As for me … well, I mainly read nonfiction. So, does that mean that Shelley and Suellen are both more empathetic than I am? And how does fiction – and imagination – affect us emotionally and biologically?

First, there’s the question of cause and effect. Does reading fiction make people more empathetic or do empathetic people read more fiction? To sort his out, Matthijs Bal and Martijn Veltkamp conducted several controlled studies comparing fiction to nonfiction. (Click here).

Bal and Veltkamp found that reading fiction does indeed stimulate empathy if the narrative creates “emotional transportation.” By this they mean that the story absorbs the reader and transports them to a fictional world. In other words, a really good story that sucks you in can make you more empathetic.

The general idea here is that intensely imagining a situation is almost as good as actually experiencing the situation – at least as far as empathy is concerned. Is imagination good for anything other than building empathy?

How about exercise? Can imagining that you’re exercising make you more physically fit? Or, as Jonathan Fields asks: Can Your Brain Make You Buff?

Apparently, the answer is yes. Erin Shackell and Lionel Standing conducted a three-way comparison of college athletes. (Click here). The objective was to strengthen the hip flexor muscles. One group used physical exercise; a second group used imagination; a third (control) group did nothing. The results? Those athletes who exercised increased their hip flexor strength by 28%. Those who used imagination increased their strength by 24%. The control group got nada. I don’t know about you, but I’m thinking I should be training my imagination rather than my biceps.

What else can imagination do for you? We’ve known for some time now about the effects of walking through a door. As we’ve all experienced, the mere act of passing through a portal makes you forget stuff. It’s not that we’re inattentive, it’s that walking through a doorway induces forgetfulness. (Click here).

I recently read an article that suggests that merely imagining walking through a door induces the same forgetfulness effect. Unfortunately, I can’t remember where I saw the article. Perhaps it’s because I walked through a doorway. Or perhaps I’m just imagining it.


Effect and Cause

Is it clean yet?

Is it clean yet?

I worry about cause and effect. If you get them backwards, you wind up chasing your tail. While you’re at it, you can create all kinds of havoc.

Take MS (please). We have long thought of multiple sclerosis as an autoimmune disease. The immune system interprets myelin – the fatty sheath around our nerves – as a threat and attacks it. As it eats away the myelin, it also impairs our ability to send signals from our brain to our limbs. The end result is often spasticity or even paralysis.

We don’t know the cause but the effect is clearly the malfunctioning immune system. Or maybe not. Some recent research suggests that a bacterium may be involved. It may be that the immune system is reacting appropriately to an infection. The myelin is simply an innocent bystander, collateral damage in the antibacterial attack.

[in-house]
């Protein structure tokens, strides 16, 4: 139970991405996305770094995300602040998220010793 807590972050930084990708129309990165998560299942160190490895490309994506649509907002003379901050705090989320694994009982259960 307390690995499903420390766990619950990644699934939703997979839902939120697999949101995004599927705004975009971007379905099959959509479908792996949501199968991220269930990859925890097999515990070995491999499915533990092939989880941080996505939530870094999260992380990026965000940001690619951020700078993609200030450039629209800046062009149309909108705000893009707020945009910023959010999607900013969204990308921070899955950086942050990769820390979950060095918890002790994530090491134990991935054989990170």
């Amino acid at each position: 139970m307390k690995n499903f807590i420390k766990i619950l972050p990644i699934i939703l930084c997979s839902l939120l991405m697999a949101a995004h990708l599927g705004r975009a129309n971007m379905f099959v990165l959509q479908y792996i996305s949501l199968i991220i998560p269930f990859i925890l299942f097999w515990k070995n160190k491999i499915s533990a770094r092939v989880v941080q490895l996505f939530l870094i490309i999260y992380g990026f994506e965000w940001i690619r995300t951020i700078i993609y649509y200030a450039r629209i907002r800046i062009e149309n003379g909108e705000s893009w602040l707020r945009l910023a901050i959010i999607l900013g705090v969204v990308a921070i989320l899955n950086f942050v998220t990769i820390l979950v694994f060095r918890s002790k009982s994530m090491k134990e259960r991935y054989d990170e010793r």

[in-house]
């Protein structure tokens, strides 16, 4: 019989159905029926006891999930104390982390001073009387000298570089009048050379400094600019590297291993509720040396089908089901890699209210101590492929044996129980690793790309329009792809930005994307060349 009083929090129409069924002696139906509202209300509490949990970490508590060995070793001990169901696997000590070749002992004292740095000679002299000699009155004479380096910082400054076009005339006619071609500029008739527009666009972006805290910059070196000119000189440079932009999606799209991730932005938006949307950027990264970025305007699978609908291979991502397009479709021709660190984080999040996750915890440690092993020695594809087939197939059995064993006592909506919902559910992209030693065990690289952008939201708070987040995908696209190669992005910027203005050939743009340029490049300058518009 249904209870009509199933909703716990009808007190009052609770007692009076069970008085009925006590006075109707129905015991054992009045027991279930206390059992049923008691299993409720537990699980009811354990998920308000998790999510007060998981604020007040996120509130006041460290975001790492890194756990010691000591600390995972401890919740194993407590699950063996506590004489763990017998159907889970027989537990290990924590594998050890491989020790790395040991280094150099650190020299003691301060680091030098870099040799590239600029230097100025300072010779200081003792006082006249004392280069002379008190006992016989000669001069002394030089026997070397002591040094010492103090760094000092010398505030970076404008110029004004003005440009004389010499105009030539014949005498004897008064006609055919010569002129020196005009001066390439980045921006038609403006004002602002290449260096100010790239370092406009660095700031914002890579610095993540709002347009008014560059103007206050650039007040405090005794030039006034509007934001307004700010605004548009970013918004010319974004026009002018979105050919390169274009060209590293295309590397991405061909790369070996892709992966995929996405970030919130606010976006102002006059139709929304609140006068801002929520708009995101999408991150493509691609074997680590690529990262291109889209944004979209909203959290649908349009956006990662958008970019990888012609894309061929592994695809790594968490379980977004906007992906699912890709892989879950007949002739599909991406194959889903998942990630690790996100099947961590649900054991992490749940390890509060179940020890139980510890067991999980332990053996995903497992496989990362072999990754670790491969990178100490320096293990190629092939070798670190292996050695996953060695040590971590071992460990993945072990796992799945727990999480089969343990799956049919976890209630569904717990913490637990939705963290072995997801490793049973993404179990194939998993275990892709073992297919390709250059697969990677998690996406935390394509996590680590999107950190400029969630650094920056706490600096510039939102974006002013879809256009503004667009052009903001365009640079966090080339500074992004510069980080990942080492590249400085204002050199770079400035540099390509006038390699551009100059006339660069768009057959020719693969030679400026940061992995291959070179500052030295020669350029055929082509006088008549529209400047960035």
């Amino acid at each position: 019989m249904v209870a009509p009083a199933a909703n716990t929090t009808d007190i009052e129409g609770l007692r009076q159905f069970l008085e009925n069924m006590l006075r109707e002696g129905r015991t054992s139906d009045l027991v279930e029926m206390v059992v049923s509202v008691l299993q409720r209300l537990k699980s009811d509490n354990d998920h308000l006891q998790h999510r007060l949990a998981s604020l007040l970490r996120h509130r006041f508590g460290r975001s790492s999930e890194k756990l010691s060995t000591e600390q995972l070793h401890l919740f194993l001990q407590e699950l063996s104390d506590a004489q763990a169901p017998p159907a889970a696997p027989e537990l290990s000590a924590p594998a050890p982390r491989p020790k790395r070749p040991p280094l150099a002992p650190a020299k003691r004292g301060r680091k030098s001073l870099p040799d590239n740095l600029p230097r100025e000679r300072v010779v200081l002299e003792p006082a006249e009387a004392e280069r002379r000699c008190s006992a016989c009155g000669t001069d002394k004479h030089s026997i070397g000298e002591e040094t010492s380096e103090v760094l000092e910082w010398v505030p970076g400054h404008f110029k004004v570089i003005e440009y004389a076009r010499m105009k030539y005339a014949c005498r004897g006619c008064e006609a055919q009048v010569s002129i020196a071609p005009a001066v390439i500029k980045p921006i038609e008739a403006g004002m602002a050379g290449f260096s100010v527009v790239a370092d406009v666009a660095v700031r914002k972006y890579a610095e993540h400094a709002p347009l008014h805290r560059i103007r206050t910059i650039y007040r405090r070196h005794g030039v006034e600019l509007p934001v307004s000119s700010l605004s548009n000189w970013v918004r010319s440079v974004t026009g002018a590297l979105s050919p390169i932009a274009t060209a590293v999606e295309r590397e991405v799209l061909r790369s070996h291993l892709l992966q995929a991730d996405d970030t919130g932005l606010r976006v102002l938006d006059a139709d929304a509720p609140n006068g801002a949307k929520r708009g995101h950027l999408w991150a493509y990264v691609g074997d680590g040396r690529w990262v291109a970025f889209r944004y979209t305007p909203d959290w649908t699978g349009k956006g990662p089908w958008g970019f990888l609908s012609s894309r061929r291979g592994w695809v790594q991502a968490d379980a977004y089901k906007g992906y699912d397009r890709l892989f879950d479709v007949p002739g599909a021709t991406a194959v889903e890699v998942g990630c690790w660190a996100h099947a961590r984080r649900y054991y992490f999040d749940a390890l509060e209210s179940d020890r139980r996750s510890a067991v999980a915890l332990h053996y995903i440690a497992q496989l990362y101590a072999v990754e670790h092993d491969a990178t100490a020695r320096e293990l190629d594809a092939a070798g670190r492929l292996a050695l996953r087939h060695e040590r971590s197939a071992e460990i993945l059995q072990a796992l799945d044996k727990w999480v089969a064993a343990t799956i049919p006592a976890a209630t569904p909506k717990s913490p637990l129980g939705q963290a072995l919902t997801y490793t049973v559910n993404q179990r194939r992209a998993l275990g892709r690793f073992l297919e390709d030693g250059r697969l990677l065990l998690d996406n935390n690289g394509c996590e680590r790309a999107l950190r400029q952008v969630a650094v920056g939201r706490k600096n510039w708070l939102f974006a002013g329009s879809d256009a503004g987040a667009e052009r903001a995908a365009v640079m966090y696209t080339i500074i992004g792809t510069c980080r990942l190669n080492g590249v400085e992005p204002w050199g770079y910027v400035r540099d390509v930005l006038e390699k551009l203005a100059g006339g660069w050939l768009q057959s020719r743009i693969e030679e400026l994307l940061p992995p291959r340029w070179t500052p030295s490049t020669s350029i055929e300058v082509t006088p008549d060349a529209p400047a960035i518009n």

The bacterium involved is a weird little thing. It’s difficult to spot. But it’s especially difficult to spot if you’re not looking for it. We may have gotten cause and effect reversed and been looking for a cure in all the wrong places. If so, it’s a failure of imagination as much as a failure of research. (Note that the bacterial findings are very preliminary, so let’s continue to keep our imaginations open).

Here’s another example: obsessive compulsive disorder. In a recent article, Claire Gillan argues that we may have gotten cause and effect reversed. She summarizes her thesis in two simple sentences: “Everybody knows that thoughts cause actions which cause habits. What if this is the wrong way round?”

As Gillan notes, we’ve always assumed that OCD behaviors were the effect. It seemed obvious that the cause was irrational thinking and, especially, fear. We’re afraid of germs and, therefore, we wash our hands obsessively. We’re afraid of breaking our mother’s back and, therefore, we avoid cracks in the sidewalk. Sometimes our fears are rooted in reality. At other times, they’re completely delusional. Whether real or delusional, however, we’ve always assumed that our fears caused our behavior, not the other way round.

In her research on OCD behavior, Gillan has made some surprising discoveries. When she induced new habits in volunteers, she found that people with OCD change their beliefs to explain the new habit. In other words, behavior is the cause and belief is the effect.

Traditional therapies for OCD have sought to address the fear. They aimed to change the way people with OCD think. But perhaps traditional therapists need to change their own thinking. Perhaps by changing the behaviors of people with OCD, their thinking would (fairly naturally) change on its own.

This is, of course, quite similar to the idea of confabulation. With confabulation, we make up stories to explain the world around us. It gives us a sense of control. With OCD – if Gillan is right – we make up stories to explain our own behavior. This, too, gives us a sense of control.

Now, if we could just get cause and effect straight, perhaps we really would have some control.